This comes straight from the mouth of Clark Gable’s character of Rhett Butler in Gone With the Wind. In the original Margaret Mitchell book, Butler says, “My dear, I don’t give a damn.” This was changed to, “Frankly, my dear, I don’t give a damn” in the movie. In “Murder Most Foul,” Dylan puts yet another tiny spin on it.

3. “Tommy, can you hear me? I’m the Acid Queen”
These are two lines from the Who’s 1969 rock opera, Tommy, about a deaf, dumb, and blind pinball wizard. The Acid Queen is a woman hired by his family who tries to restore his senses, either by dosing him with LSD or having sex with him. The song isn’t quite clear.

4. “Wake up, little Susie; let’s go for a drive”
“Wake Up Little Susie” is a 1957 hit by the Everly Brothers, written by Felice Bryant and Boudleaux Bryant. After the assassination of Kennedy, it seemed like a relic from a distant, innocent past.

5. “I’m just a patsy like Patsy Cline”
Lee Harvey Oswald told the press he was “just a patsy” after he was apprehended. Patsy Cline is a country legend who also died tragically young in 1963.

6. “What’s new, pussycat? What’d I say?”
“What’s New Pussycat” is a 1965 Tom Jones hit written by Burt Bacharach and Hal David. “What’d I Say” is a 1959 Ray Charles R&B classic. Their only real connection is that their titles both pose a question.

7. “Wolfman Jack, speaking in tongues”
Wolfman Jack was a raspy-voiced radio DJ whose popularity peaked in the early Sixties. In 1973, he portrayed himself in the George Lucas film 'American Graffiti' as the cultural embodiment of the era in which the film took place.

8. “Take me to the place Tom Dooley was hung”
Tom Dula was a Confederate war veteran who was convicted of murdering a woman named Laura Foster. He was hanged in 1868, but questions linger to this day about his guilt. He was the inspiration for the folk song “Tom Dooley,” which was covered by the Kingston Trio in 1958. Dylan’s rise in the early Sixties made groups like them seem hopelessly passé.

9. “Play ‘Please, Don’t Let Me Be Misunderstood’ “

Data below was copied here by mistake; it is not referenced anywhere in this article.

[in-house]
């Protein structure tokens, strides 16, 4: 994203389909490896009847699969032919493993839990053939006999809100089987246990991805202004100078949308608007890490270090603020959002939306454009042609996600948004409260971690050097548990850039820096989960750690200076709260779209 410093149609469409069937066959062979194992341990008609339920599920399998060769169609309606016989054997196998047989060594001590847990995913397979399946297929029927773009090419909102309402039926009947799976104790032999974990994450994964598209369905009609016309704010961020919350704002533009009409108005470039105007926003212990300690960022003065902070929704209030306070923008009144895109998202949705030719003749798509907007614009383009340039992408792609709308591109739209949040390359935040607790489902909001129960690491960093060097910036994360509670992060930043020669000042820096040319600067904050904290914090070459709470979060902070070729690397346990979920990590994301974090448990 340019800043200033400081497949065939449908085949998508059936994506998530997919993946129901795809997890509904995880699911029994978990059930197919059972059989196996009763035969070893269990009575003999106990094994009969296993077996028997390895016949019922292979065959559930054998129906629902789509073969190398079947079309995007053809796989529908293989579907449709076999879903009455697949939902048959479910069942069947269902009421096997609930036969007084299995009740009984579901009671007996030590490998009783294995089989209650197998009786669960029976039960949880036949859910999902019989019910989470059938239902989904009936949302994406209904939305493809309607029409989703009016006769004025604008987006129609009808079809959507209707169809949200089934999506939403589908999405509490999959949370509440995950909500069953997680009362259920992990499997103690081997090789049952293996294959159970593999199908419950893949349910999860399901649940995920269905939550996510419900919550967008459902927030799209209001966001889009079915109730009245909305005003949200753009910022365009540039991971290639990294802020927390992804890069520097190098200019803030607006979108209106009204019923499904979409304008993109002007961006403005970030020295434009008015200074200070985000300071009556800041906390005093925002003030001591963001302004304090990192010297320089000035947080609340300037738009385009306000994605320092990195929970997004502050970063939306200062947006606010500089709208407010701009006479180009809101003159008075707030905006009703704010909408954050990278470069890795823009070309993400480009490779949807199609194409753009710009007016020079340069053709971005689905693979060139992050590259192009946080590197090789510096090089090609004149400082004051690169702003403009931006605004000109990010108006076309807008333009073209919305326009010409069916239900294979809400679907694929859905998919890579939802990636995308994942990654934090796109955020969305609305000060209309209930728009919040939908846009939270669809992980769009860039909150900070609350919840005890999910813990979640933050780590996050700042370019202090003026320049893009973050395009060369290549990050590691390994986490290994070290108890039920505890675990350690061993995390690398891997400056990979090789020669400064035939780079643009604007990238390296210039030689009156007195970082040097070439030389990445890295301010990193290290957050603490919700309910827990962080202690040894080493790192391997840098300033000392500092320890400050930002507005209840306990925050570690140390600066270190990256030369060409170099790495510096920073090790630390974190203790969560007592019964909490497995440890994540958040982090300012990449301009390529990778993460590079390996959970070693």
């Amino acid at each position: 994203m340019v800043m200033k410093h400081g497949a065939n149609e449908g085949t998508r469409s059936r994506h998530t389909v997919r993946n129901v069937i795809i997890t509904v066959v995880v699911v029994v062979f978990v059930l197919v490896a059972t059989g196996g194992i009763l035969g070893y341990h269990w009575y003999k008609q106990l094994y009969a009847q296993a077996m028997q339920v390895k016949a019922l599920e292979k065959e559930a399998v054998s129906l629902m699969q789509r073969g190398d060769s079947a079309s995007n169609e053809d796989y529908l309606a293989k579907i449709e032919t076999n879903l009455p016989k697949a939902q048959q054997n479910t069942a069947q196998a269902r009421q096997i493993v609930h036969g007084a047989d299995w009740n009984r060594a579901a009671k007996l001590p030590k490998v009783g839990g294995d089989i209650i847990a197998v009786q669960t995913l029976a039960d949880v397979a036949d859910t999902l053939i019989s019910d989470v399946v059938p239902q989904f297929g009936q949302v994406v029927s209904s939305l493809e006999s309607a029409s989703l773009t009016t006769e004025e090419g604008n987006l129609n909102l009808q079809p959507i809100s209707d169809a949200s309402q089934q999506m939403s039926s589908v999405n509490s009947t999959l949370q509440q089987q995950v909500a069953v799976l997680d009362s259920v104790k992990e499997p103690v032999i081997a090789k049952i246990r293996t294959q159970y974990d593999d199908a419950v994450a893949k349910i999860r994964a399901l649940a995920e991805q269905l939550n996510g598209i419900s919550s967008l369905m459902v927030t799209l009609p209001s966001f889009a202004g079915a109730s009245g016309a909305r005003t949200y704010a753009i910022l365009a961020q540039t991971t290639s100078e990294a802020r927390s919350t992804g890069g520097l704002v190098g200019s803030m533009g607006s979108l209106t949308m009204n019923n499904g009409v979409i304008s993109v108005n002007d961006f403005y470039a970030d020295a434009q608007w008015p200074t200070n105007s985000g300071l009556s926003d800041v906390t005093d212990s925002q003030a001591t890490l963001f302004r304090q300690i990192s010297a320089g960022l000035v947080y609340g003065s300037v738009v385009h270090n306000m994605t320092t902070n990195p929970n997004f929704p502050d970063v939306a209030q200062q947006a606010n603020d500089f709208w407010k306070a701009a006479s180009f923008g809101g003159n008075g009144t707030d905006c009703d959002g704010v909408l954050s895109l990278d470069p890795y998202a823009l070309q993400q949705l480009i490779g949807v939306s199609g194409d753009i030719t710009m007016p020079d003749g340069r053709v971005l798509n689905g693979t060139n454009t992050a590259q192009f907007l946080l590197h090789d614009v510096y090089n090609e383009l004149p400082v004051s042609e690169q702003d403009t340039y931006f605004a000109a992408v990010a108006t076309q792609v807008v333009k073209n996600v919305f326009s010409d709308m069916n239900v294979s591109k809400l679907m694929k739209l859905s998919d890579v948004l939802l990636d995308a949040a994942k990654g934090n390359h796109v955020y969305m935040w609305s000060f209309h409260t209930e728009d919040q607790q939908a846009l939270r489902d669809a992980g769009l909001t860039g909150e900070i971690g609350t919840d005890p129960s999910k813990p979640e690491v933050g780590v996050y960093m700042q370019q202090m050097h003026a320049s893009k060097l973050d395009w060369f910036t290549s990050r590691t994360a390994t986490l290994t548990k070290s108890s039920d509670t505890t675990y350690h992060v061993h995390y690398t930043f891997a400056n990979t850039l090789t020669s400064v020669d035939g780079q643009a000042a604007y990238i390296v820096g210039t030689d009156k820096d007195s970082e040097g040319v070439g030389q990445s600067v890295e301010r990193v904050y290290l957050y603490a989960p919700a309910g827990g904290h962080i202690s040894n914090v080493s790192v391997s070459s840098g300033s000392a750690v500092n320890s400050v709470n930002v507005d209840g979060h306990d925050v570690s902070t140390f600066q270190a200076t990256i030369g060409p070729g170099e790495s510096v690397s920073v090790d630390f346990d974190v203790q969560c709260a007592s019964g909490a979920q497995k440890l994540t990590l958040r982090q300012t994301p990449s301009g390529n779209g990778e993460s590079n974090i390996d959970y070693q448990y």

“Don’t Let Me Be Misunderstood” is a 1964 Nina Simone song that the Animals turned into a rock hit the following year. Animals keyboardist Alan Price left the group shortly after it was recorded. He appears alongside Bob Dylan throughout the documentary 'Don’t Look Back'.

10. “Play Don Henley, play Glenn Frey/Take it to the limit and let it go by”
Don Henley and Glenn Frey are the main songwriting team in the Eagles, and sang most of their hits. “Take It to the Limit,” however, features Eagles bassist Randy Meisner on lead vocals. He left the band in 1977, and the only time he’s performed with them since then was at their 1998 induction into the Rock and Roll Hall of Fame.

11. “Play it for Carl Wilson, too/Looking far, far away down Gower Avenue”
Carl Wilson was one of the founding members of the Beach Boys. In 1976, he sang background vocals on the Warren Zevon song “Desperados Under the Eaves,” which contains the line, “Look away down Gower Avenue, look away.” Dylan is a longtime fan of Zevon. In 2002, shortly before Zevon’s death, he played many of his songs in concert.

12. “Play Etta James, too. Play ‘I’d Rather Go Blind’ “
Blues singer Etta James had a big hit with “I’d Rather Go Blind” in 1968, which she wrote with Ellington Jordan and Billy Foster.

13. “Play ‘Blue Sky’; play Dickey Betts”
“Blue Sky” is a 1972 Allman Brothers Band song from their album 'Eat a Peach'. It’s one of the last songs that Duane Allman worked on before his death. But as Dylan notes, it was written by Dickey Betts.

14. “Play something for the Birdman of Alcatraz”
'The Birdman of Alcatraz' is a 1962 Burt Lancaster film about a real-life convicted murderer, Robert Stroud, who became fixated on birds after his arrest. Dylan may reference him in the song because he died one day before JFK. C.S. Lewis and Aldous Huxley died on the same day as Kennedy, though their deaths receive almost no attention.
15. “Play ‘Down In The Boondocks’ for Terry Malloy”
Terry Malloy is the dockworker who Marlon Brando portrayed in the 1954 classic 'On the Waterfront'. “Down in the Boondocks” is a 1965 Billie Joe Royal song written by Joe South, who plays guitar on Dylan’s 'Blonde on Blonde''.

16. “Play ‘Anything Goes’ and ‘Memphis in June’ “
“Anything Goes” is the title song from a 1934 Broadway musical, with lyrics by Cole Porter. “Memphis in June” is a 1945 Hoagy Carmichael song. Dylan previously referenced it in his 1985 track “Tight Connection to My Heart.'”

17. Play ‘Lonely at the Top’ and ‘Lonely Are the Brave'”
“Lonely at the Top” has been used as a title for songs by Randy Newman, Bon Jovi, Mick Jagger, and even Chamillionaire. The Randy Newman title is, by far, the most famous, and probably the one Dylan is referencing here. 'Lonely Are the Brave' is a 1962 Kirk Douglas Western based on Edward Abbey’s novel 'The Brave Cowboy'.

18. “Play ‘Love Me or Leave Me’ by the great Bud Powell”
Bud Powell was a wildly innovative jazz pianist of the Fifties and Sixties who died of tuberculosis in 1966, when he was just 41. “Love Me or Leave Me” is a 1928 Walter Davidson/Gus Kahn song from the Broadway play 'Whoopee!' It was covered by everyone from Ruth Etting to Nina Simone to Ella Fitzgerald. It’s unclear, however, if there’s a version by Bud Powell. He certainly didn’t write it.